The LEGO Creator Race:
Joint Action in a Building Task
Sebastian Wallot, John J. McGraw & Andreas Roepstorff
At the 2012 LEGO IDEA Conference, hosted in Billund, Denmark, sixteen attendees of the Creator Race Workshop participated in our field study of joint action. The task of the participants was to build a LEGO car that would be aesthetic and functional after just 15 minutes of cooperative work. Participants constructed their cars in teams of two, but to make the joint building process even more challenging, two of their hands were bound together; participants were permitted to use only their free, unbound hands. Motion capture devices recorded the movement of the participants’ free hands during the building process (see Figure 1).
After participants completed the building task, their cars were raced against each other down a steep ramp that featured a precipitous jump at the end (see Figure 2).
The team whose car managed to survive the challenges of the jump and then rolled the longest distance on the other side won a prize (two LEGO Creator sets). After assessing their cars’ performance, participants completed a questionnaire regarding their experience working together on this task. Generally, those who reported high levels of coordination during the building process also perceived the task as more fun. This result is in line with research about the subjective experience of joint performance, but how does perceived cooperation relate to the movements of the participants’ hands during building?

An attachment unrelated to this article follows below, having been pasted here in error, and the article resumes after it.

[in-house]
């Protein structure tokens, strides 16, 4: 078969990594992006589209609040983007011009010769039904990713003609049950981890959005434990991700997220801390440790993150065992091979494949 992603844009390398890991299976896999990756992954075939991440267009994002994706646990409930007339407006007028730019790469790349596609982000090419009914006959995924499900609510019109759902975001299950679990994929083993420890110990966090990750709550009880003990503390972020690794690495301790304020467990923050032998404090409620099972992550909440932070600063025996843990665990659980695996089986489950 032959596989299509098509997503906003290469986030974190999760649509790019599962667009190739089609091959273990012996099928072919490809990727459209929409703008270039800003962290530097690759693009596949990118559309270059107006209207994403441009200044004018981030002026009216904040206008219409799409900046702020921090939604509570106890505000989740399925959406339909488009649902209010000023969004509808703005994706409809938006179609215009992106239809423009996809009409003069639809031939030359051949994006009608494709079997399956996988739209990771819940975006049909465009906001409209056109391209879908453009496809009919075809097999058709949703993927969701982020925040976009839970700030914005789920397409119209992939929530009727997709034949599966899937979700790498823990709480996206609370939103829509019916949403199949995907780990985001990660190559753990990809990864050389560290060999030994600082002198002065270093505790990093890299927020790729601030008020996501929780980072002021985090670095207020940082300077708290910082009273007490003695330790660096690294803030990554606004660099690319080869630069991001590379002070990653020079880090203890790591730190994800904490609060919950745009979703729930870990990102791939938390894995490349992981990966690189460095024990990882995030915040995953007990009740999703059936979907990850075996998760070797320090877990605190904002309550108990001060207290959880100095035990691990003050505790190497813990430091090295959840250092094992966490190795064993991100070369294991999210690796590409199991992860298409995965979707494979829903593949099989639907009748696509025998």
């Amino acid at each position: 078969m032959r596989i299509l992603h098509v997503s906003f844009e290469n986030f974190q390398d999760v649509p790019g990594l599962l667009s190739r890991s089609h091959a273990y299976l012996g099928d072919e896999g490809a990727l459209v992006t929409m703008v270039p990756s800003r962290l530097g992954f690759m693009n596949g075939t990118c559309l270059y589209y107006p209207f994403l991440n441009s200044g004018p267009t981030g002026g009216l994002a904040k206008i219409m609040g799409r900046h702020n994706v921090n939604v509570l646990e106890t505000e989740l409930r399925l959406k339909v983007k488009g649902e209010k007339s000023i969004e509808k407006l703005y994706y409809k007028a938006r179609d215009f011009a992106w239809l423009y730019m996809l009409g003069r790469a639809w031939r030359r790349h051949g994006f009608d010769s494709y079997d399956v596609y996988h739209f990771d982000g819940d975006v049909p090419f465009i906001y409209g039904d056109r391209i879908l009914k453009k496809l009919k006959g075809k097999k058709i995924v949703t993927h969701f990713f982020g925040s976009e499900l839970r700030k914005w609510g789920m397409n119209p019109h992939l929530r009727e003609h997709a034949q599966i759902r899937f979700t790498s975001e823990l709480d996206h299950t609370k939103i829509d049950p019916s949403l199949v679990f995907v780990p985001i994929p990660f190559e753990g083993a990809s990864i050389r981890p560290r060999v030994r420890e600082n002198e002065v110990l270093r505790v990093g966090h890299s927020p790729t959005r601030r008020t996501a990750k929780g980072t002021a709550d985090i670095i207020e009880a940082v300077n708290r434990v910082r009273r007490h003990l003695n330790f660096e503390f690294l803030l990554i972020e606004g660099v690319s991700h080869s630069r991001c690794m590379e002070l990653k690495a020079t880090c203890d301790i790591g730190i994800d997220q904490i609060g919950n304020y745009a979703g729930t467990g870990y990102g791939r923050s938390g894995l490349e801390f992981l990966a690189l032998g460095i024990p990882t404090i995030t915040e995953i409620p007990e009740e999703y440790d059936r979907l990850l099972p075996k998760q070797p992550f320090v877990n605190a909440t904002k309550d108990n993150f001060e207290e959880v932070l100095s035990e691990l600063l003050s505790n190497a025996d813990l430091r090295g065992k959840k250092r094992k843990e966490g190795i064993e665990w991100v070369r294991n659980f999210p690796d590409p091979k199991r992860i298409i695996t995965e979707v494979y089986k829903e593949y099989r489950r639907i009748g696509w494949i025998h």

An analysis of the hand movements gave surprising results: the fewer similar movements participants made, the higher their perceived cooperation (see Figure 3).
oes the lack of similarities in hand movements only relate to participants’ subjective experience or does it also translate into better car performance?
As it turns out, the latter seems to be true: the less similar the participants’ hand movements during the building task, the better their car performed in the race (see Figure 4).
In a nutshell: the more effectively participants divided the building process within their team, the better they perceived their cooperation, the more fun they hand, and the better their car performed!
Acknowledgements: We would like to thank all the participants of the LEGO Creator Workshop, Bo Stjerne Thomsen of the LEGO Learning Institute, as well as Andrew Seenan and Astrid Graabæk, both of whom work as LEGO designers. This work was supported by the Marie-Curie Initial Training Network, “TESIS: Towards an Embodied Science of InterSubjectivity” (FP7-PEOPLE-2010-ITN, 264828).”